"I'm a storm chaser," Renner said, "and I have never been this frightened before."

The Weather Channel's Jim Cantore explains why portions of the US will be seeing many more tornadoes.

Friday's outbreak came two days after tornadoes killed 13 people in the Midwest and South, and forecasters at the National Weather Service's Storm Prediction Center had said the day would be one of a handful this year that warranted its highest risk level. By 10 p.m., the weather service had issued 269 tornado warnings. Only 189 warnings were issued in all of February.

"We knew this was coming. We were watching the weather like everyone else," said Danny Rodden, sheriff of Indiana's Clark County. "This was the worst case scenario. There's no way you can prepare for something like this."

2012 tornado disaster relief: How to help

The storms raised fears that 2012 will be another bad year after 550 deaths were blamed on twisters last year, the deadliest year in nearly a century, according to the National Weather Service.

The highest death tolls last year were from an April outbreak in Alabama and Mississippi that claimed 364 lives, and from a May tornado in Joplin, Mo., that killed 161 people. 

Nearly 100 tornadoes were reported on Friday, but the final number will be smaller once duplicate reports are filtered out.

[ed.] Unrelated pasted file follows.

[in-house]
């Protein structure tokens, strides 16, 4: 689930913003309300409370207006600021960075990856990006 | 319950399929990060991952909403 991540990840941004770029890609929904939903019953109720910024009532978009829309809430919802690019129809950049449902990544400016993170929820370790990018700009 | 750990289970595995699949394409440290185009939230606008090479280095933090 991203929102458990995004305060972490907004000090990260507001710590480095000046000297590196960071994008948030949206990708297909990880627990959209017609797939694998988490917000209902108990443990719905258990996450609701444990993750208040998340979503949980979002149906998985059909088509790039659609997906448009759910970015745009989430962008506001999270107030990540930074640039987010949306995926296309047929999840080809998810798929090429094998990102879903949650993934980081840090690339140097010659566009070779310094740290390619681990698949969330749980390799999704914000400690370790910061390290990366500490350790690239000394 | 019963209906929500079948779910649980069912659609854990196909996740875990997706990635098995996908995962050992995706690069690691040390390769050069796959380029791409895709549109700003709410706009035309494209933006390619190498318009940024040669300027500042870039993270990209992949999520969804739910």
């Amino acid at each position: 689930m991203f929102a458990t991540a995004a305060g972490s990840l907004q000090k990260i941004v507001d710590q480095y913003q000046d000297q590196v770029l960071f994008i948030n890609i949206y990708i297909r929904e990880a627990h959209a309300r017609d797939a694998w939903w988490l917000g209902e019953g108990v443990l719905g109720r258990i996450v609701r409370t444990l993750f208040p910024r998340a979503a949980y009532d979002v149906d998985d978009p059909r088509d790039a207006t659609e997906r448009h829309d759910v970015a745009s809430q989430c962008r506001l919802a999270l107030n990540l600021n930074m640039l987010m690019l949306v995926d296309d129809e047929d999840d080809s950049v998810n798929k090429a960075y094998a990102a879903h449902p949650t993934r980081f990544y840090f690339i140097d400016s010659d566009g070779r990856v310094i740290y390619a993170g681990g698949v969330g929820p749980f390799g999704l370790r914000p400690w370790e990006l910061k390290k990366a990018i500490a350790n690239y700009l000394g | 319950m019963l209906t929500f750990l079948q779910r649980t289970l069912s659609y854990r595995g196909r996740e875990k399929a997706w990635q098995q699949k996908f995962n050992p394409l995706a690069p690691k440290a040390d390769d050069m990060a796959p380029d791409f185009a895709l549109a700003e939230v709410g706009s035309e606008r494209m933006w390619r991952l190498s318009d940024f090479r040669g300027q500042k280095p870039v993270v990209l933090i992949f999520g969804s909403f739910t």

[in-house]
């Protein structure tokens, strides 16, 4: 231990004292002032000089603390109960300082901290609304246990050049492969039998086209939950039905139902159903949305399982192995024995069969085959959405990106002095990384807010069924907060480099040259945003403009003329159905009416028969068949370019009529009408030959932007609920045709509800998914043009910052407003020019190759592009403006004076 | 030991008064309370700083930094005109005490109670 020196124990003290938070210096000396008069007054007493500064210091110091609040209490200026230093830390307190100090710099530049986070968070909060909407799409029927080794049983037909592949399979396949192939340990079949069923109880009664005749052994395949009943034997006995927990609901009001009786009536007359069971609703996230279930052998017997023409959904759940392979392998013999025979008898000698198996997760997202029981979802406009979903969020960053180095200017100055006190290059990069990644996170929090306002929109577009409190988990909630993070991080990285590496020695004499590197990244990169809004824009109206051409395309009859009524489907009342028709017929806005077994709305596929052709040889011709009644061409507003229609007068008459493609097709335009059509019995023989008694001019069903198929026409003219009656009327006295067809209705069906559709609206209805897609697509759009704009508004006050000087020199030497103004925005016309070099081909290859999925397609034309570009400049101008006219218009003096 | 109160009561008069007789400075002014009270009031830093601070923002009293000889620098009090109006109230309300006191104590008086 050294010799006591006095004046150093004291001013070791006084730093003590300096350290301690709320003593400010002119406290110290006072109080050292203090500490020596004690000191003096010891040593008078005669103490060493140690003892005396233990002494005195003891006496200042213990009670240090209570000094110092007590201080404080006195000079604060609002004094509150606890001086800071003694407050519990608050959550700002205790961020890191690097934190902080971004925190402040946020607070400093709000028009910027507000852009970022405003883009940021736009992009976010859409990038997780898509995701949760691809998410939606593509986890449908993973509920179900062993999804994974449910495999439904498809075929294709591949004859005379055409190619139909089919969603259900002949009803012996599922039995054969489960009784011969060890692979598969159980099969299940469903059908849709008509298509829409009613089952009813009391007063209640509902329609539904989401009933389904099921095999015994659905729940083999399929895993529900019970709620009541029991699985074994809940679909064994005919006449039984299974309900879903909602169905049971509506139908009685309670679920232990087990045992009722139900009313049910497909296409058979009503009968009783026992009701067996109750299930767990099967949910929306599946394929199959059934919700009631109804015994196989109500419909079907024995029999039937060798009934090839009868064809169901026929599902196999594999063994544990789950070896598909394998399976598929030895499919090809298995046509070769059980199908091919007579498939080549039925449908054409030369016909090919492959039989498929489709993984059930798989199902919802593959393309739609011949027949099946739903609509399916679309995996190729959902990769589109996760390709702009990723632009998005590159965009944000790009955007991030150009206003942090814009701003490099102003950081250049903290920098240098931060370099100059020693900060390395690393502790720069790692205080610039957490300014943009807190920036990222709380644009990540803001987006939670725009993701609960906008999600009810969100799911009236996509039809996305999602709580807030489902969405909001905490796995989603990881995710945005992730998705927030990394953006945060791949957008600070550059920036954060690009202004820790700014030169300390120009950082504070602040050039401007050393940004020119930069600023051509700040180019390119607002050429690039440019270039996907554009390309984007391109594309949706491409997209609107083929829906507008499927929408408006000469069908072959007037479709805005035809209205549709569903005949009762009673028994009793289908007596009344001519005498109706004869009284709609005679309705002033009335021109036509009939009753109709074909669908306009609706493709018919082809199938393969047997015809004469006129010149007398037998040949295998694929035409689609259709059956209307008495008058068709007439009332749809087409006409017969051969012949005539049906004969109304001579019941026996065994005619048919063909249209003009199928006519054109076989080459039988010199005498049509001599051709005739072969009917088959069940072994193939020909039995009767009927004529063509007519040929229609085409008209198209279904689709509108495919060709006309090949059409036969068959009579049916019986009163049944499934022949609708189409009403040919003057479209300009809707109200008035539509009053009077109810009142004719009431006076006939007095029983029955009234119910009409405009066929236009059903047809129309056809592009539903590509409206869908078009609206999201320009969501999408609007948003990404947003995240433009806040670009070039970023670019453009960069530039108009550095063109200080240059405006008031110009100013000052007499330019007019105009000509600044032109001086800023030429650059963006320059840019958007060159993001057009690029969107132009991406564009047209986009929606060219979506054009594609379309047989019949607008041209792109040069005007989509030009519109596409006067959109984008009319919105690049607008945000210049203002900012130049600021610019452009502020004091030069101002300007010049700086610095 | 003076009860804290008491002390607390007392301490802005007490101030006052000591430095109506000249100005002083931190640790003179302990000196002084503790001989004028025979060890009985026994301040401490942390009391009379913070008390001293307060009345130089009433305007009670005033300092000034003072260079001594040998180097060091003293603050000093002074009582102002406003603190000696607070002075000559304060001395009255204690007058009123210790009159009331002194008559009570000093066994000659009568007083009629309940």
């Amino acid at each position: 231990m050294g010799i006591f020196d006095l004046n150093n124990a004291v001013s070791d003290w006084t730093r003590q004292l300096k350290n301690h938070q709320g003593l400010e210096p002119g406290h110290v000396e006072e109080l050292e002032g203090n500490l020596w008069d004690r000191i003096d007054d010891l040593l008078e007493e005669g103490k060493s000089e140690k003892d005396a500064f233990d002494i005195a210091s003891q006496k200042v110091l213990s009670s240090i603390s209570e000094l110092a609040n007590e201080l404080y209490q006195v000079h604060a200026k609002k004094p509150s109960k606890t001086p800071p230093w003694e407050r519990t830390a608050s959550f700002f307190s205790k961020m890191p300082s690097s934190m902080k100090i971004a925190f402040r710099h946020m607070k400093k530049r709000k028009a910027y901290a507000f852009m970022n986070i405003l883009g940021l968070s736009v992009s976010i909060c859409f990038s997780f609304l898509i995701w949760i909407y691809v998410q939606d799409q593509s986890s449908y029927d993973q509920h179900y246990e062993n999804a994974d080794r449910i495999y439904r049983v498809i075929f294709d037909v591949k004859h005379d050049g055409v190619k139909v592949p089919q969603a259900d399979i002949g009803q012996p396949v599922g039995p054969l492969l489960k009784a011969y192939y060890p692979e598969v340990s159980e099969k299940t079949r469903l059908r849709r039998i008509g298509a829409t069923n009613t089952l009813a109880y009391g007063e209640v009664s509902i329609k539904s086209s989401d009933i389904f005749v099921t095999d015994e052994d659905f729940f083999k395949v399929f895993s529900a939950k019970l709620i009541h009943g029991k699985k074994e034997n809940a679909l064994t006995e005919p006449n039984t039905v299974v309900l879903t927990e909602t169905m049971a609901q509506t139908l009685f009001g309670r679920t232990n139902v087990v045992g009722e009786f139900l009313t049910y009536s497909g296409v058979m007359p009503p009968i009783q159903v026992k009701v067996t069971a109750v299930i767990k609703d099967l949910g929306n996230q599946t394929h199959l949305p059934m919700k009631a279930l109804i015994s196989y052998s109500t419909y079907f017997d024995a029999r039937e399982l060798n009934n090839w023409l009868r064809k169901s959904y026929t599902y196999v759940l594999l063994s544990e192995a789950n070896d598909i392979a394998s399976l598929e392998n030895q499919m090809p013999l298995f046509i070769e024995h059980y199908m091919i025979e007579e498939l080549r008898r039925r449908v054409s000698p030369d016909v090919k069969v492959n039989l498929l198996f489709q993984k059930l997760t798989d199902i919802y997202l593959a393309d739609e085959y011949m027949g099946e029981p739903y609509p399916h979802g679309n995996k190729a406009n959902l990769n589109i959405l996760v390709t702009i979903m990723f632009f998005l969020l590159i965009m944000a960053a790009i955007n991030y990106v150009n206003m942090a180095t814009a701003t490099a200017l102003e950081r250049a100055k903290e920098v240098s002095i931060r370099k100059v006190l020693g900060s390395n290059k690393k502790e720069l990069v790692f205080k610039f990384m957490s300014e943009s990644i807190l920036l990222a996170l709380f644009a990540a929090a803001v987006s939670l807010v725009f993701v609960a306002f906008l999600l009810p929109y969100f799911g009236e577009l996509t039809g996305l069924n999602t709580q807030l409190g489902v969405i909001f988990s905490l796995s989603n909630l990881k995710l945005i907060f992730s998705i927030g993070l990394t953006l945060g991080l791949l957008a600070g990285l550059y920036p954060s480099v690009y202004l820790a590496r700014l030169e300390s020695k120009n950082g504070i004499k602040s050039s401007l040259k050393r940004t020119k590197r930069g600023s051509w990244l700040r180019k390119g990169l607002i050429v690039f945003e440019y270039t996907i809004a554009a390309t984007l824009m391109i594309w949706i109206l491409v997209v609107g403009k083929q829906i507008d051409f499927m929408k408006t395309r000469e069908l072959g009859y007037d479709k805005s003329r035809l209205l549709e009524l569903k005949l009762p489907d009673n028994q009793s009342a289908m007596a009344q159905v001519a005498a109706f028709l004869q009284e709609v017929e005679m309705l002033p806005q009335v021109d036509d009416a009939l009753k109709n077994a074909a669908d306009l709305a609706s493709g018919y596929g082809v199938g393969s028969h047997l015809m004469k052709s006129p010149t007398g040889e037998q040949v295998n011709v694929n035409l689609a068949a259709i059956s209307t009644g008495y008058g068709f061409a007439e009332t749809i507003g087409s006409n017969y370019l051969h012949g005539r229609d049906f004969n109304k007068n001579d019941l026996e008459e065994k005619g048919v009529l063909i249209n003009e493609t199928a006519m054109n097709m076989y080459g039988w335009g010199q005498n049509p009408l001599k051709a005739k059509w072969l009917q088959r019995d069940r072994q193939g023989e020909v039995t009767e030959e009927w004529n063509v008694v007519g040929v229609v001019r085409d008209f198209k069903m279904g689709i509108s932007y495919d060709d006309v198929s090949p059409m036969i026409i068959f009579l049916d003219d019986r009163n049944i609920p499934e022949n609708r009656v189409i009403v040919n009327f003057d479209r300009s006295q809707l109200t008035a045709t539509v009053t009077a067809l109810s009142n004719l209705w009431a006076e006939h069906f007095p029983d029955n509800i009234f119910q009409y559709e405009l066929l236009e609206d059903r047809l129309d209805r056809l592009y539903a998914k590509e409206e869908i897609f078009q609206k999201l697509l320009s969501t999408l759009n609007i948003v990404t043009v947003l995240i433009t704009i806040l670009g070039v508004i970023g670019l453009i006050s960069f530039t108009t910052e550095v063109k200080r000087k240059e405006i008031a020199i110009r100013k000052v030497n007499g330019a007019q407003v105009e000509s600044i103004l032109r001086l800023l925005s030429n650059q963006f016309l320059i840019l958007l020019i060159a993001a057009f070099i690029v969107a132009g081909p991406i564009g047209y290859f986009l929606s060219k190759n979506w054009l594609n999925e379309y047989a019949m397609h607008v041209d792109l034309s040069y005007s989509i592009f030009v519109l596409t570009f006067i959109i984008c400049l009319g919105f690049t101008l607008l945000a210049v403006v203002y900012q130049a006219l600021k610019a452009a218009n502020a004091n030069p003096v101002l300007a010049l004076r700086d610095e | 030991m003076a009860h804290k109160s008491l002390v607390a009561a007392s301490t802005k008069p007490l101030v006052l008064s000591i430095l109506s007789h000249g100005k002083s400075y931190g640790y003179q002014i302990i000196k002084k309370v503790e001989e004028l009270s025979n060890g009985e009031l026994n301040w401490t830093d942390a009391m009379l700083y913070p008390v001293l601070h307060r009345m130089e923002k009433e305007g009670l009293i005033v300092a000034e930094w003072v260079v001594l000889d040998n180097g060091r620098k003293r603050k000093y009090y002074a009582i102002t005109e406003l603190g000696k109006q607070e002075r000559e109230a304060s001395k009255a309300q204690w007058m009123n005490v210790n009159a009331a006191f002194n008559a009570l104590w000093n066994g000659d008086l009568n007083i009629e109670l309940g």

On Friday, 14 people were reported killed in Indiana -- including four in Chelsea, where a man, woman and their 4-year-old great-grandchild died in one house. Tony Williams, owner of the Chelsea General Store, said the child and mother were huddled in a basement when the storm hit and sucked the 4-year-old out her hands. The mother survived, but her 70-year-old grandparents were upstairs; both died.

"They found them in the field, back behind the house," Williams said.

Two people also died farther north in Holton, where it appeared a tornado cut a diagonal swath down the town's tiny main drag, demolishing a cinderblock gas station in one spot and leaving a tiny white church intact down the road.

Severe storms and tear through the midwest and southern states.

"We are going to continue to hit every county road that we know of that there are homes on and search those homes," said Indiana State Police Sgt. Jerry Goodin. "We have whole communities and whole neighborhoods that are completely gone."

Live tornado updates on breakingnews.com
Did tornado spawn mini twisters?
Why so many tornadoes?

Tornadoes were reported in at least six Ohio cities and towns, including the village of Moscow, where a council member found dead in her home was one of at least three people killed in the state.

Several dozen homes were damaged, some stripped down to their foundations, and the Clermont County commissioners called a state of emergency for the first time in 15 years.

Severe winds also caused damage in Georgia, North Carolina and Tennessee.

NBC News, The Associated Press and Reuters contributed to this report.